Symptoms of opiate withdrawal can last 72 hours on the low end. For a longer term user, you may experience symptoms for ten days or more. Some users report experiencing cravings and other side effects of withdrawal for a period of months following their last dose of their drug of choice.

Here’s a look at the typical opiate withdrawal timeline:

  • Within the first 6-12 hours following your last dose, you will begin to feel anxiety and flu-like or allergy-life symptoms such as runny nose and watery eyes.
  • 24 hours after your last dose you will feel upset stomach, cramping, nausea and vomiting.
  • 3 days after your last dose you will likely hit a peak in which symptoms are as bad as they will get.
  • Symptoms tend to dissipate over the next 3-7 days although some users report experiencing symptoms of withdrawal longer term than others.

What Helps with Withdrawal from Opiates?

Medications for Opiate Withdrawal

If you’re addicted to an opiate, you don’t have to go through a painful withdrawal process. Detox does not have to hurt—there is help. Call our helpline at 888-602-1971(Who Answers?) for help finding an opiate withdrawal treatment program that’s right for you. Our helpline is available 24 hours a day, 7 days a week to assist you.

Medications that are often prescribed during opiate withdrawal are used to fight cravings, reduce the risk of relapse, and maintain side effects of withdrawal such as depression, anxiety or fear. The most common medications include:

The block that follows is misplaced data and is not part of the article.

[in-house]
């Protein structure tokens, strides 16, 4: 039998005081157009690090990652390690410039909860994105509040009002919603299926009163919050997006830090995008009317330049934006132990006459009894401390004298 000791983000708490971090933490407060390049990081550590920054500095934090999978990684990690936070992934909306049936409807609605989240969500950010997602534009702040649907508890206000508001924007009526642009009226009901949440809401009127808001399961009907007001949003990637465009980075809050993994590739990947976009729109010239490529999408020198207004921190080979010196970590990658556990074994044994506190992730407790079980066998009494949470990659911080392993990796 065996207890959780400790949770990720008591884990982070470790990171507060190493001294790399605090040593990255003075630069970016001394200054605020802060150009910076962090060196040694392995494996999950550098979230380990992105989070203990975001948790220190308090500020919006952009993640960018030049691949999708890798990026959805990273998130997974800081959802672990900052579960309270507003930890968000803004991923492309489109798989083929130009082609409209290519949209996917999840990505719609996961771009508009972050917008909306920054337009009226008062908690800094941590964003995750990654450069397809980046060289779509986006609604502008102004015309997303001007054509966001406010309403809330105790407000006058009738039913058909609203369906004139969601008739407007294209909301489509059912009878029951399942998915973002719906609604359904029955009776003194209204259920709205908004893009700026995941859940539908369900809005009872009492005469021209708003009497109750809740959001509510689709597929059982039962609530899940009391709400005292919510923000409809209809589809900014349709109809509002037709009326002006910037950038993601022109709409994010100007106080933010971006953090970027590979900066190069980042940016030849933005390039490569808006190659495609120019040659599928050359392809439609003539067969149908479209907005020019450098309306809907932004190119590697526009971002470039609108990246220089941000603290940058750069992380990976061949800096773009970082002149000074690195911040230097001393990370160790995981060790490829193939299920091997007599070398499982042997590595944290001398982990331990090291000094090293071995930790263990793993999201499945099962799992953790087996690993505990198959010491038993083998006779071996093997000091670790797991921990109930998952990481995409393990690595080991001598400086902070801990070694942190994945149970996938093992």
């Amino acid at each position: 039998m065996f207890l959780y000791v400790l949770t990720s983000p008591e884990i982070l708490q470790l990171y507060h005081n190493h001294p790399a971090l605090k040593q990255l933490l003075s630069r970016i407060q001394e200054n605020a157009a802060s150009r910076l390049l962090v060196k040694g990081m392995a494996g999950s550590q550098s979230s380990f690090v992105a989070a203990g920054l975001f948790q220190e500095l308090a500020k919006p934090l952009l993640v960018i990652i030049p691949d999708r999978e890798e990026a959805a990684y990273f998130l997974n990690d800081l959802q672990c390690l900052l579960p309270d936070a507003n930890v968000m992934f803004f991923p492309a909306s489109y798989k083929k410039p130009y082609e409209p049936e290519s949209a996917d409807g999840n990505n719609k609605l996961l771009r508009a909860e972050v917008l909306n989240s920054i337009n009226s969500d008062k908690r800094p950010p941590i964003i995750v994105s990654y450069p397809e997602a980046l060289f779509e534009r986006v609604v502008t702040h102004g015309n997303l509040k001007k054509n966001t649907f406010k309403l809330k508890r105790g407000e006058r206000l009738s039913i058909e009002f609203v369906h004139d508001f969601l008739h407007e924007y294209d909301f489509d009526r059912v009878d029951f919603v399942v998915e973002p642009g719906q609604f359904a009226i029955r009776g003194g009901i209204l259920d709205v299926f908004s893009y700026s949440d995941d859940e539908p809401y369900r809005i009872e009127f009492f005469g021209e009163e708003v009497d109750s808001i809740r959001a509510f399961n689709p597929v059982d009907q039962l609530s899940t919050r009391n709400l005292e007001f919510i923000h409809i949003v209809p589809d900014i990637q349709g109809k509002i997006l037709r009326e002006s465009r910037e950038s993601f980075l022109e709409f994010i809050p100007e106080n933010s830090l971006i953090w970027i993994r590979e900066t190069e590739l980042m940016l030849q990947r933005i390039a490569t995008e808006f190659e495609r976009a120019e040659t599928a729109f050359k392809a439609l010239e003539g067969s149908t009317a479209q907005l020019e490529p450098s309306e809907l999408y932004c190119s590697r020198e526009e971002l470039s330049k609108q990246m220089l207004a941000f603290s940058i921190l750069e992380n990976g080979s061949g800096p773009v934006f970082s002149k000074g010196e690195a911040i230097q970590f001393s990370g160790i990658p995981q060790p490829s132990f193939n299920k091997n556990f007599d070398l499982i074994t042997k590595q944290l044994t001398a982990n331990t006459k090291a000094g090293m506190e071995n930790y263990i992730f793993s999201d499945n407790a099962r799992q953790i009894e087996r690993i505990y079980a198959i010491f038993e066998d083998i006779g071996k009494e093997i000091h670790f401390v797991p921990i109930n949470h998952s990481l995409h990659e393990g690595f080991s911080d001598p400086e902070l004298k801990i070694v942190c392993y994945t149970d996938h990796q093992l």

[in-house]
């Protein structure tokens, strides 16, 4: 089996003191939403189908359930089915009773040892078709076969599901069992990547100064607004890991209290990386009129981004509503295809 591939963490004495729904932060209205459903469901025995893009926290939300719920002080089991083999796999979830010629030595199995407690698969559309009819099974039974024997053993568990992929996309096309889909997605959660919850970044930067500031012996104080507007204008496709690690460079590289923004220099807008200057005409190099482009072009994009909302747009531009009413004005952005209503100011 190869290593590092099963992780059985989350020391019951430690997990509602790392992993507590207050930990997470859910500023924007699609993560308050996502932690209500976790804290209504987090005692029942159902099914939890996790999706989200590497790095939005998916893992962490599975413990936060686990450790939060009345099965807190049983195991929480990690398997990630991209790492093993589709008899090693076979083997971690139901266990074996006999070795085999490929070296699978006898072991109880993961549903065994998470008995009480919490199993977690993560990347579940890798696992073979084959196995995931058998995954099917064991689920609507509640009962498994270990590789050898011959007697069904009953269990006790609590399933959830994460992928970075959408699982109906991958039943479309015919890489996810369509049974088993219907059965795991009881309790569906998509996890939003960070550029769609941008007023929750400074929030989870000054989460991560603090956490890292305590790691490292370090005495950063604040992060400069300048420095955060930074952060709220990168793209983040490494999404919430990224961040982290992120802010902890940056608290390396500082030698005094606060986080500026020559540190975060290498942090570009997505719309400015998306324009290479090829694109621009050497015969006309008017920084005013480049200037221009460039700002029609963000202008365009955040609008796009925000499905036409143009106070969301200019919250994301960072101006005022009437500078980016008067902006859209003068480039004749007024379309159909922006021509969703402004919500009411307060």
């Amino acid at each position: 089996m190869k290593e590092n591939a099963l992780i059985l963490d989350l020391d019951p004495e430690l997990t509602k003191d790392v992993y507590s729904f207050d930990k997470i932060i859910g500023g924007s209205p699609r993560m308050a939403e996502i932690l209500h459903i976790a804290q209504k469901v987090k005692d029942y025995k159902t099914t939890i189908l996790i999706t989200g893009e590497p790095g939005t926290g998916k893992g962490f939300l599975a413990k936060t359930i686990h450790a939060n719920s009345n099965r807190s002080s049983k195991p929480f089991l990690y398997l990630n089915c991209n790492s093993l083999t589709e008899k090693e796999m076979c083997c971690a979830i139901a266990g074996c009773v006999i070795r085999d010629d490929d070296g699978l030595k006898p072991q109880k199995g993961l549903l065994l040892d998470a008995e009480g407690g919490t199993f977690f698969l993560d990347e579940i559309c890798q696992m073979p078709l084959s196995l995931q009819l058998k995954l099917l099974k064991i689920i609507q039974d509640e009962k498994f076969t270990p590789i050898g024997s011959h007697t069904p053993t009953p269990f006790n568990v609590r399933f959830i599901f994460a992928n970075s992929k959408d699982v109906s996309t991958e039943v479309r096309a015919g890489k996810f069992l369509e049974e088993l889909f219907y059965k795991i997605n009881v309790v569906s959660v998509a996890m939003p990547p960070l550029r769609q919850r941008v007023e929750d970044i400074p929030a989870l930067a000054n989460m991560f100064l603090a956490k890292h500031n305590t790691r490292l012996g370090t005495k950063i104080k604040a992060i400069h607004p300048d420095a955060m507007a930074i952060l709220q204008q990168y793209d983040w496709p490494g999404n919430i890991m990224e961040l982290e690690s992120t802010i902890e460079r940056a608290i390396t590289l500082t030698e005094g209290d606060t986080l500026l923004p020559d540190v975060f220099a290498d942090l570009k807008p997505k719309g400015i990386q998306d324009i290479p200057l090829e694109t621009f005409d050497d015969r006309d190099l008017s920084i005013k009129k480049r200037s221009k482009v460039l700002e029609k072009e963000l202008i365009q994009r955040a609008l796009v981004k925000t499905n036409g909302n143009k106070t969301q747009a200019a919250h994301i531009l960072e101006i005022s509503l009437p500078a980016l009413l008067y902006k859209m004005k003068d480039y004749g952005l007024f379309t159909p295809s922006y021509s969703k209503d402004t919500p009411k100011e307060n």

• Buprenorphine – this medication will help the user to maintain long-term abstinence from opiate abuse.
  • Methadone – this has long been an FDA approved medication used to reduce the symptoms of opiate withdrawal by providing a prescribed dose of medication that prevents symptoms from arising.
  • Naltrexone – this medication blocks the effects of opiates so that the user will not feel any symptoms of a high if he or she relapse. It takes away the desire to use.
  • Clonidine – this medication can reduce the nausea, vomiting, chills and other symptoms of anxiety and irritability associated with opiate withdrawal.

In addition to the above medications, your treatment provider may prescribe an array of other medications during your opiate withdrawal and recovery period. Medications are available to reduce stomach upset and vomiting, an IV may be required to reduce the risk of dehydration in severe cases of withdrawal, and other medications are available for anxiety, depression or other symptoms of withdrawal.

Seeking Help for Opiate Withdrawal

Your decision to seek help for opiate withdrawal is the first of many steps you will take towards recovery—but this one, bold step could save our life. If you’re ready to get sober, call 888-602-1971(Who Answers?) and we’ll connect you with a detox program that’s right for you.

Consider the following when you decide on a treatment program:

  • Location
  • Inpatient or outpatient
  • Medical intervention options
  • Cost
  • Whether they accept insurance
  • What your co-pays or requirements for billing will be
  • Amenities that are important to you such as massage or additional holistic services

We can help you find a treatment program that will offer helpful support and a healing environment that meets your needs. Call 888-602-1971(Who Answers?) and we’ll immediately walk you through the process of finding and choosing the best opiate detox program for yourself or a loved one.